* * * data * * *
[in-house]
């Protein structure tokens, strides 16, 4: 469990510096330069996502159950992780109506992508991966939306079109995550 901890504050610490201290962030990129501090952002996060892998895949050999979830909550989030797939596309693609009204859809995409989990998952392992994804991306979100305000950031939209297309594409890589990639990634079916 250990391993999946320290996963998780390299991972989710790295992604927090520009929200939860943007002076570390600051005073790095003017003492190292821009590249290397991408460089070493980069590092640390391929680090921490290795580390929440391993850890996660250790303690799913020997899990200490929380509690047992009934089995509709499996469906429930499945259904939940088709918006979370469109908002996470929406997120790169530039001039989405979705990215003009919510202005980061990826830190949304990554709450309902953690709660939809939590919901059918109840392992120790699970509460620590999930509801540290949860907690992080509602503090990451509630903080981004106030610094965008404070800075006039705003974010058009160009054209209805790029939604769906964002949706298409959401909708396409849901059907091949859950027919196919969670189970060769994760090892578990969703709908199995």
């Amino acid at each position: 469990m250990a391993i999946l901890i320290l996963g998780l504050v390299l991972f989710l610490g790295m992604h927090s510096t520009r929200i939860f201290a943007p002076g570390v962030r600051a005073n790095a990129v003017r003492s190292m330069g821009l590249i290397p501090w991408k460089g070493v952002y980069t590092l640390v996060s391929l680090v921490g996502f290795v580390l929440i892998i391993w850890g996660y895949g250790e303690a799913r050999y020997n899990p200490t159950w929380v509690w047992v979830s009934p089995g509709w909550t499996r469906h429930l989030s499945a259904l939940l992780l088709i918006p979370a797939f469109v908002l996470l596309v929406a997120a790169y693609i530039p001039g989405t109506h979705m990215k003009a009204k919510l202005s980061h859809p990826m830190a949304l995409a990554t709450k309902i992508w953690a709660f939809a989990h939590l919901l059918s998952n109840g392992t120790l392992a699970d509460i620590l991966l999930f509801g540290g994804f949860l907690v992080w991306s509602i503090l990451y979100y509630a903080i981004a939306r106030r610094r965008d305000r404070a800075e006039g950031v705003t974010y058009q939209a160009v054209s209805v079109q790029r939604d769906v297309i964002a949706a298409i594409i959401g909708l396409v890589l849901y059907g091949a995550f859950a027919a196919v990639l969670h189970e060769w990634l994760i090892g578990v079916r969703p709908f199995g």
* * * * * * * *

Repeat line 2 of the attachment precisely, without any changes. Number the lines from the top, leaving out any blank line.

């Protein structure tokens, strides 16, 4: 469990510096330069996502159950992780109506992508991966939306079109995550 901890504050610490201290962030990129501090952002996060892998895949050999979830909550989030797939596309693609009204859809995409989990998952392992994804991306979100305000950031939209297309594409890589990639990634079916 250990391993999946320290996963998780390299991972989710790295992604927090520009929200939860943007002076570390600051005073790095003017003492190292821009590249290397991408460089070493980069590092640390391929680090921490290795580390929440391993850890996660250790303690799913020997899990200490929380509690047992009934089995509709499996469906429930499945259904939940088709918006979370469109908002996470929406997120790169530039001039989405979705990215003009919510202005980061990826830190949304990554709450309902953690709660939809939590919901059918109840392992120790699970509460620590999930509801540290949860907690992080509602503090990451509630903080981004106030610094965008404070800075006039705003974010058009160009054209209805790029939604769906964002949706298409959401909708396409849901059907091949859950027919196919969670189970060769994760090892578990969703709908199995």